This post discusses each of these goals in turn.

Offer Liquidity for Shareholders

Shareholders in a private company face a basic limitation—they can’t freely resell their shares on a securities exchange. An IPO solves that problem, but at the cost (among other things) of contractual lock-up agreements. These lock-up agreements, which are commonly required by the underwriters of the IPO, typically restrict additional sales of shares outside of the IPO by certain existing shareholders and the issuer for 180 days post-listing. They are designed to assist in the distribution of the shares being offered by managing potential post-offering supply and resulting volatility in the market. By forgoing the underwritten offering process, Spotify was able to accomplish its goal of providing liquidity without imposing IPO-style lock-up agreements upon listing, and, as a result, the Spotify shareholders were free to sell their shares on the New York Stock Exchange (NYSE) immediately.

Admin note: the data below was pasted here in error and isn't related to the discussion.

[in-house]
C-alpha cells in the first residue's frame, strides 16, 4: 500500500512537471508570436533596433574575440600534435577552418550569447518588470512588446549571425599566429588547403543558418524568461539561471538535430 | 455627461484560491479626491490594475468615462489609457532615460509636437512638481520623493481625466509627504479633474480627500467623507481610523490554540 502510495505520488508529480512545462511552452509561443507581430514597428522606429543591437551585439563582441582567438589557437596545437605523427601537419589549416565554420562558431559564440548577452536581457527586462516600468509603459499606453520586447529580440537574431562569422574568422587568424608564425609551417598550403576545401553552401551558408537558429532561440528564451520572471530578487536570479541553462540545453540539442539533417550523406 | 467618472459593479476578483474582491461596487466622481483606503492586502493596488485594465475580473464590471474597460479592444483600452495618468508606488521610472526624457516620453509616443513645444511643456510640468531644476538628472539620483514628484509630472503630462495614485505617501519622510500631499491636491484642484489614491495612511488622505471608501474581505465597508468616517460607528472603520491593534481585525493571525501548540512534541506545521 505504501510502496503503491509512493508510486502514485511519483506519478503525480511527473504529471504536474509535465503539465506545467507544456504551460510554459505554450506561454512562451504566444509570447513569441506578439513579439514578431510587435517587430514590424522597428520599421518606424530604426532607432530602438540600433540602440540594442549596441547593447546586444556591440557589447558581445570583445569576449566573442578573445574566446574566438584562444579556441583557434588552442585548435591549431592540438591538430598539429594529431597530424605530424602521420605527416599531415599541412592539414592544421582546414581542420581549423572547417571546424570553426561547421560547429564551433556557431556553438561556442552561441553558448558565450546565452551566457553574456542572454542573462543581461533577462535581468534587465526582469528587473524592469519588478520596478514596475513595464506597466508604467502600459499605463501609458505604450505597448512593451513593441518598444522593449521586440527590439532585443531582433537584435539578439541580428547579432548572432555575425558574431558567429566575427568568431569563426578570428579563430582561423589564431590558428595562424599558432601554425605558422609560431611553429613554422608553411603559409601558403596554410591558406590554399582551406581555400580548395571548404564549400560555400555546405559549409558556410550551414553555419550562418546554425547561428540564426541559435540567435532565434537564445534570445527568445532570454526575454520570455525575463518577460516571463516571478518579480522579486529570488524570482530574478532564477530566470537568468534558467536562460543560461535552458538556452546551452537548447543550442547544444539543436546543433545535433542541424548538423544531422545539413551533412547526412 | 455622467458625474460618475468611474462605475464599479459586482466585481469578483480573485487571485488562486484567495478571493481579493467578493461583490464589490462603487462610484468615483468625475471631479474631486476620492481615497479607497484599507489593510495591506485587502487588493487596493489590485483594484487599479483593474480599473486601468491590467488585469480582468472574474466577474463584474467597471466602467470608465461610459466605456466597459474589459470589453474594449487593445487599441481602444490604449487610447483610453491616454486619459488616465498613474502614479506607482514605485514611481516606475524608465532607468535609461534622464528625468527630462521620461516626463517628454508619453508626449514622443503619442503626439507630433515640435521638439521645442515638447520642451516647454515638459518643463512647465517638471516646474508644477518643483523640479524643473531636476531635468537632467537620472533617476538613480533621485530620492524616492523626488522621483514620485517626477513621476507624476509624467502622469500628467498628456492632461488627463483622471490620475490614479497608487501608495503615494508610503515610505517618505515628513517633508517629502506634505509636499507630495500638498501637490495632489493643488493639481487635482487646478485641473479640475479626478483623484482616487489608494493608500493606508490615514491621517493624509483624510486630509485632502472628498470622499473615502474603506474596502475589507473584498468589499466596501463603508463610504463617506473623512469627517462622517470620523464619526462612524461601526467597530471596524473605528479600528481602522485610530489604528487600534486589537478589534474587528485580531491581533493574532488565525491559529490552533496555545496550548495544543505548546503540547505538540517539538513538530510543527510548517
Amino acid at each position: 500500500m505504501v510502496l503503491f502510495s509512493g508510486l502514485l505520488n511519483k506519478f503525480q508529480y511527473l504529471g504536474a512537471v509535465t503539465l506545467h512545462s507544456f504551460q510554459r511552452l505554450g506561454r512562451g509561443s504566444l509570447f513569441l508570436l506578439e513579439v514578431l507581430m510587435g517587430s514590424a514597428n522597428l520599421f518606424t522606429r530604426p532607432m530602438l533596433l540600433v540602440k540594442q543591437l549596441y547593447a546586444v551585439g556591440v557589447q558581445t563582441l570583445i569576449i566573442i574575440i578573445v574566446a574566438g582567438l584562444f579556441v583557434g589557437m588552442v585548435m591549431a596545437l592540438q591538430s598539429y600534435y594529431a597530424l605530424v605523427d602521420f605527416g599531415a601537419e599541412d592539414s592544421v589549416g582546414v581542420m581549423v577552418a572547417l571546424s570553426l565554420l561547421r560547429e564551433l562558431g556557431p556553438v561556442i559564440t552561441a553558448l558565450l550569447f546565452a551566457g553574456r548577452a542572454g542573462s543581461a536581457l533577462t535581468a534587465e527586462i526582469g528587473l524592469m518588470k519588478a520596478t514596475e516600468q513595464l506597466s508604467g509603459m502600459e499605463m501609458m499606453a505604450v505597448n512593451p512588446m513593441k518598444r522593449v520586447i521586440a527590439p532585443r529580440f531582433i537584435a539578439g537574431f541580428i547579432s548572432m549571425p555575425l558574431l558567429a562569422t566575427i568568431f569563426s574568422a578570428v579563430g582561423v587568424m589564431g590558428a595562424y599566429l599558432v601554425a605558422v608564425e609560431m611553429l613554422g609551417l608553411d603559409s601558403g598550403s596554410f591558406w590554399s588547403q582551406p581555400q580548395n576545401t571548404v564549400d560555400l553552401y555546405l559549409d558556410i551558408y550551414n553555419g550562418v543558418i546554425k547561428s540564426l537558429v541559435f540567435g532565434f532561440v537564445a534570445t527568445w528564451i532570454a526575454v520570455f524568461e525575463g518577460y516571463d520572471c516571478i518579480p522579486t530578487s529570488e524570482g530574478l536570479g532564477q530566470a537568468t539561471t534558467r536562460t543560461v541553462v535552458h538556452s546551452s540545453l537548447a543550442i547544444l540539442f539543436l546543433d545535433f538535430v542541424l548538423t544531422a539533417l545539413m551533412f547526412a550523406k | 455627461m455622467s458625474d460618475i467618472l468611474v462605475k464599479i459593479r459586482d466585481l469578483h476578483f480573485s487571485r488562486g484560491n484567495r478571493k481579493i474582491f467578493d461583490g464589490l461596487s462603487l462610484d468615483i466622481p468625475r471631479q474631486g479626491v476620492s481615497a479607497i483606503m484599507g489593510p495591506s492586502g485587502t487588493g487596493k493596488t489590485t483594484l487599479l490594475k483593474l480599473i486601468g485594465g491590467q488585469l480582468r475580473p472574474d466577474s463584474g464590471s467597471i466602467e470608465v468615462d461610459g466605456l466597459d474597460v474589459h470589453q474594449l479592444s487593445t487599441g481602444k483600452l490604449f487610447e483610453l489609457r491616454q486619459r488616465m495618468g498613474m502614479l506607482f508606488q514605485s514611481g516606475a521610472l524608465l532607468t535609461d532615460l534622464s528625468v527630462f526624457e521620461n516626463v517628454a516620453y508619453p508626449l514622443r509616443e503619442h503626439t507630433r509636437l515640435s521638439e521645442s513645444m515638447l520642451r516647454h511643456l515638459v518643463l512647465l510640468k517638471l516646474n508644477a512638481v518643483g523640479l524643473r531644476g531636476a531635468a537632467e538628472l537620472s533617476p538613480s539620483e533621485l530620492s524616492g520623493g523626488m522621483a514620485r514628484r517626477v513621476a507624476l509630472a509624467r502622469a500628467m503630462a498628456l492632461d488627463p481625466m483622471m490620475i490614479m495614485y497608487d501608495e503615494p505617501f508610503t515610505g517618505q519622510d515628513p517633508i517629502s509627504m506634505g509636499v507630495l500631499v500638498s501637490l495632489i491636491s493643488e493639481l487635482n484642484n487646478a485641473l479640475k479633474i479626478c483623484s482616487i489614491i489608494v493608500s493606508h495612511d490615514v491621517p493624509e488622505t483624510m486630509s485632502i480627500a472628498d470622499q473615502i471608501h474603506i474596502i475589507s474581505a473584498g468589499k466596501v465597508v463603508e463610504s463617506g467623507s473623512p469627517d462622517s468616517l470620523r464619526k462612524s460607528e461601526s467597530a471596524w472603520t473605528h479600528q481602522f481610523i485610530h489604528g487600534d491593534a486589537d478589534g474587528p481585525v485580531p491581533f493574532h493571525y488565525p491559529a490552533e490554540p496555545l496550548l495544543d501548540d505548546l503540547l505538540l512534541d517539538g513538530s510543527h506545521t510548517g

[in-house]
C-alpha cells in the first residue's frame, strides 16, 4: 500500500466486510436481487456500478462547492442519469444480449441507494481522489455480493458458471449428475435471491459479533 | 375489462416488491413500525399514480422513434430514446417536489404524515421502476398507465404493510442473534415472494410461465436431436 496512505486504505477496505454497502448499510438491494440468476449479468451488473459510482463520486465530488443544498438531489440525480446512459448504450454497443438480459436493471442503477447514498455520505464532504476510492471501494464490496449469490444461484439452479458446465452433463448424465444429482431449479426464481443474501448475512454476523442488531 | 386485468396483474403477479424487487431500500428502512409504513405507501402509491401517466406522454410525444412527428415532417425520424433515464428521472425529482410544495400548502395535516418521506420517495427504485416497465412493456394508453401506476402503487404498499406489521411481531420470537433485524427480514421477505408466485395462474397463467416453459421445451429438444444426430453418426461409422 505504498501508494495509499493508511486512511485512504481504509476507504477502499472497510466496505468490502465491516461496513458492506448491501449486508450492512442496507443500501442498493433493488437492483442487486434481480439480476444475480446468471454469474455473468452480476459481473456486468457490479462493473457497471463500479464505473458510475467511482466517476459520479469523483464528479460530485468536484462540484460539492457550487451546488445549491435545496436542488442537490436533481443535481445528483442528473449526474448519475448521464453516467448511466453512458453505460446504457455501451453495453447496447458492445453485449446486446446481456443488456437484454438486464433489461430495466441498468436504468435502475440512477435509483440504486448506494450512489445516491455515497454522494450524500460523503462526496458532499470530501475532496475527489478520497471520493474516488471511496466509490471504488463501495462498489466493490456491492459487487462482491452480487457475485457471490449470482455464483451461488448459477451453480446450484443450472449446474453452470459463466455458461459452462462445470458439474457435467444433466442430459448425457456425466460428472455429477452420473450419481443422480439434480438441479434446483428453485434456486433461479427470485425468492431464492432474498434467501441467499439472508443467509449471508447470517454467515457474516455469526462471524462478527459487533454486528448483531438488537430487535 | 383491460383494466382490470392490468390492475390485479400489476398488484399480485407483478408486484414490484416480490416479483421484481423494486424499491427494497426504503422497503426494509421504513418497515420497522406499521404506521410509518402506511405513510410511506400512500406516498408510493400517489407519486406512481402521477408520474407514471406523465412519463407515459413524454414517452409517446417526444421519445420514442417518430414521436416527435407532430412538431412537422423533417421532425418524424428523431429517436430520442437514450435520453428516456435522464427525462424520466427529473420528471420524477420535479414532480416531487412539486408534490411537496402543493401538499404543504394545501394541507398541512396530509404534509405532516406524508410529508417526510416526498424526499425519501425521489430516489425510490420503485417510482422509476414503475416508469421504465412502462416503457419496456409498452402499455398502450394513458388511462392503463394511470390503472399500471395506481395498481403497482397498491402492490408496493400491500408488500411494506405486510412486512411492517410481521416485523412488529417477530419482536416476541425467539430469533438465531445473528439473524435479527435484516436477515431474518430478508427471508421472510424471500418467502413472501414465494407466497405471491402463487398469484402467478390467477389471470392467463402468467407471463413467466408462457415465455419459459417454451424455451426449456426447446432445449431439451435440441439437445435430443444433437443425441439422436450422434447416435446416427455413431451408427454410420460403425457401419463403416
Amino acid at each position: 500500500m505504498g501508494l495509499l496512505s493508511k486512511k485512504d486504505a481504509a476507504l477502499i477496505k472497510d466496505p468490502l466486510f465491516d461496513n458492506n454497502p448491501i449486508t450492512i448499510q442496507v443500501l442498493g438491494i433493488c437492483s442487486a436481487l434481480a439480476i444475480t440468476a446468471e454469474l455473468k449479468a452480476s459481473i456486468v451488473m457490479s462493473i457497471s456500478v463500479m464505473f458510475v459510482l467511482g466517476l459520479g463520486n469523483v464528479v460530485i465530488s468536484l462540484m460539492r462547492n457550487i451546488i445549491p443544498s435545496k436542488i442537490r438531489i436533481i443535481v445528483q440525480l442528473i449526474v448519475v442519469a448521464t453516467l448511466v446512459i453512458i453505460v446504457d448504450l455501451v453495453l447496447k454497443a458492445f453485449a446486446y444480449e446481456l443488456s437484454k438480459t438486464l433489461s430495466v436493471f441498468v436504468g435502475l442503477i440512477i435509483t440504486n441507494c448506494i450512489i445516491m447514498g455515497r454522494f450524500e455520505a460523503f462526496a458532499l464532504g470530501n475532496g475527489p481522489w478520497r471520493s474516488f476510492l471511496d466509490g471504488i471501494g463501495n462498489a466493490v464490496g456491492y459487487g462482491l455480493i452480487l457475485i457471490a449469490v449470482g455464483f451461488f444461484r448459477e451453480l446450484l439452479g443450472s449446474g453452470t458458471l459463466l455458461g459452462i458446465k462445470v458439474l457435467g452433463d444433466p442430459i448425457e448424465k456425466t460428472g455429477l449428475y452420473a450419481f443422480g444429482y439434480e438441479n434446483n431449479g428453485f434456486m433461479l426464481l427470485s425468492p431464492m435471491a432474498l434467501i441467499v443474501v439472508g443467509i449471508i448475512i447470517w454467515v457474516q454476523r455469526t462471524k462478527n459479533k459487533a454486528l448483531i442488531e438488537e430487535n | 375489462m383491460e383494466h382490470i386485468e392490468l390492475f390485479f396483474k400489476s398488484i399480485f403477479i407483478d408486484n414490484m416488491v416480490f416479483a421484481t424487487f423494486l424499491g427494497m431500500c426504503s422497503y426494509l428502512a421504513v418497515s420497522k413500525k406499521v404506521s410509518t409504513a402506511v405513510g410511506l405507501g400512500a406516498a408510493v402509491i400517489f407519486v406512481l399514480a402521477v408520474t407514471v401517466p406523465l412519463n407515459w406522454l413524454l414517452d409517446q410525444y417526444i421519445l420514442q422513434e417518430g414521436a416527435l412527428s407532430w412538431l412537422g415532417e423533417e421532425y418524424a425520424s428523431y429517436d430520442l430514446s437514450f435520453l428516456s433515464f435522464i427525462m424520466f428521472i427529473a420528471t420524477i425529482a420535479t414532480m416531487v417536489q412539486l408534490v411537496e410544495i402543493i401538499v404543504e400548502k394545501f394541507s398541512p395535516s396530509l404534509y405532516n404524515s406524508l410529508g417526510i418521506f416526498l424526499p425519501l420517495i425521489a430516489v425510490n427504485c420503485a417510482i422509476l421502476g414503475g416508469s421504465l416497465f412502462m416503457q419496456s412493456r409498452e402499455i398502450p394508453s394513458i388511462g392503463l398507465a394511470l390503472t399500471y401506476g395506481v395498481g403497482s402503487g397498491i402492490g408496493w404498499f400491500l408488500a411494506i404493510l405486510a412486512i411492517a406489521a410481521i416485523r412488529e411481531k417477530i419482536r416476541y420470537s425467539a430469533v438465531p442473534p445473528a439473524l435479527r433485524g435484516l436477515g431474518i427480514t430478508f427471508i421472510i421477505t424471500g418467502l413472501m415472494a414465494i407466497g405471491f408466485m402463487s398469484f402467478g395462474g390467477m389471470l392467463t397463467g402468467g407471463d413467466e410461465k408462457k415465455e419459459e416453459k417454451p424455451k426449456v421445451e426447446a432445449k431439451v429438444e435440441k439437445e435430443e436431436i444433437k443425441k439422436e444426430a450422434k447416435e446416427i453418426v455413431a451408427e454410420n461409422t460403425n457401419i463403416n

Provide Equal Access to All Buyers and Sellers

Spotify wanted to provide all buyers and sellers of its shares with unfettered access to the markets. The traditional IPO process includes a limited set of participants: a company and possibly certain existing shareholders who are offering to resell their shares in the IPO; an underwriting syndicate of investment banks that builds an order book of indications of interest from investors; and the investors who receive the initial allocation of shares being offered in the IPO at the price to the public appearing on the front page of the prospectus. Institutional buyers tend to feature prominently in the initial allocation. In the Spotify direct listing, no fixed number of shares was being sold to the public and no allocations were available at a set public offering price; rather, any prospective purchasers of shares could place orders with their broker of choice, at whatever price they believed was appropriate and that order would be part of the price-setting process on the NYSE. This open access feature and the ability of virtually all existing holders to sell their shares, and of any investor to buy their shares, created a powerful market-driven dynamic for the opening of trading.